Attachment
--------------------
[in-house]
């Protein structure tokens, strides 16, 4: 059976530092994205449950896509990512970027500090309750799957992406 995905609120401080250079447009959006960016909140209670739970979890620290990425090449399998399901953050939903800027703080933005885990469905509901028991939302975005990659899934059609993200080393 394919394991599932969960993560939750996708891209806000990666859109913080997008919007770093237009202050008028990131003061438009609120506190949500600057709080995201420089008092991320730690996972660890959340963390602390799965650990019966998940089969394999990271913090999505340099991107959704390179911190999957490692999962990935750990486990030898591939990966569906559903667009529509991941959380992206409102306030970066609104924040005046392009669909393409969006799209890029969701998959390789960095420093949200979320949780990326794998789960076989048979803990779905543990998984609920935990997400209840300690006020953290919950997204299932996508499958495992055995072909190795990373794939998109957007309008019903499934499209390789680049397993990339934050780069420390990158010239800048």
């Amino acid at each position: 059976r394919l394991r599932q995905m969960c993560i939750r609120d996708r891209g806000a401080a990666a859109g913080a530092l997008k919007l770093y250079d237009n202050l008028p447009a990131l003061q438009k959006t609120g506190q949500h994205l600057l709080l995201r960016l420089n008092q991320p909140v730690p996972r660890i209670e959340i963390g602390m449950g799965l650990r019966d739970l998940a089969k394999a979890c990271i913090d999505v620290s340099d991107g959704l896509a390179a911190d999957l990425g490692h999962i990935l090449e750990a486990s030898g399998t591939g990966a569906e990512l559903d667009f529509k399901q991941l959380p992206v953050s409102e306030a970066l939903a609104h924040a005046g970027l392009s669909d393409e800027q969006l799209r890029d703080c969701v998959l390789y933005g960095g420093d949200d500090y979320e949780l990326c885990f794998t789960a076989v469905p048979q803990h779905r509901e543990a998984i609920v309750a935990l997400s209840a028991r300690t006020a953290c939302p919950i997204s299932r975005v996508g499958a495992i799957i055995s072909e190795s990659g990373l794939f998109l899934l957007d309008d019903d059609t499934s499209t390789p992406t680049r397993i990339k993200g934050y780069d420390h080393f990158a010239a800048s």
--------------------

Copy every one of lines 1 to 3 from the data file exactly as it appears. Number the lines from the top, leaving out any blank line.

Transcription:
[in-house]
């Protein structure tokens, strides 16, 4: 059976530092994205449950896509990512970027500090309750799957992406 995905609120401080250079447009959006960016909140209670739970979890620290990425090449399998399901953050939903800027703080933005885990469905509901028991939302975005990659899934059609993200080393 394919394991599932969960993560939750996708891209806000990666859109913080997008919007770093237009202050008028990131003061438009609120506190949500600057709080995201420089008092991320730690996972660890959340963390602390799965650990019966998940089969394999990271913090999505340099991107959704390179911190999957490692999962990935750990486990030898591939990966569906559903667009529509991941959380992206409102306030970066609104924040005046392009669909393409969006799209890029969701998959390789960095420093949200979320949780990326794998789960076989048979803990779905543990998984609920935990997400209840300690006020953290919950997204299932996508499958495992055995072909190795990373794939998109957007309008019903499934499209390789680049397993990339934050780069420390990158010239800048």
């Amino acid at each position: 059976r394919l394991r599932q995905m969960c993560i939750r609120d996708r891209g806000a401080a990666a859109g913080a530092l997008k919007l770093y250079d237009n202050l008028p447009a990131l003061q438009k959006t609120g506190q949500h994205l600057l709080l995201r960016l420089n008092q991320p909140v730690p996972r660890i209670e959340i963390g602390m449950g799965l650990r019966d739970l998940a089969k394999a979890c990271i913090d999505v620290s340099d991107g959704l896509a390179a911190d999957l990425g490692h999962i990935l090449e750990a486990s030898g399998t591939g990966a569906e990512l559903d667009f529509k399901q991941l959380p992206v953050s409102e306030a970066l939903a609104h924040a005046g970027l392009s669909d393409e800027q969006l799209r890029d703080c969701v998959l390789y933005g960095g420093d949200d500090y979320e949780l990326c885990f794998t789960a076989v469905p048979q803990h779905r509901e543990a998984i609920v309750a935990l997400s209840a028991r300690t006020a953290c939302p919950i997204s299932r975005v996508g499958a495992i799957i055995s072909e190795s990659g990373l794939f998109l899934l957007d309008d019903d059609t499934s499209t390789p992406t680049r397993i990339k993200g934050y780069d420390h080393f990158a010239a800048s």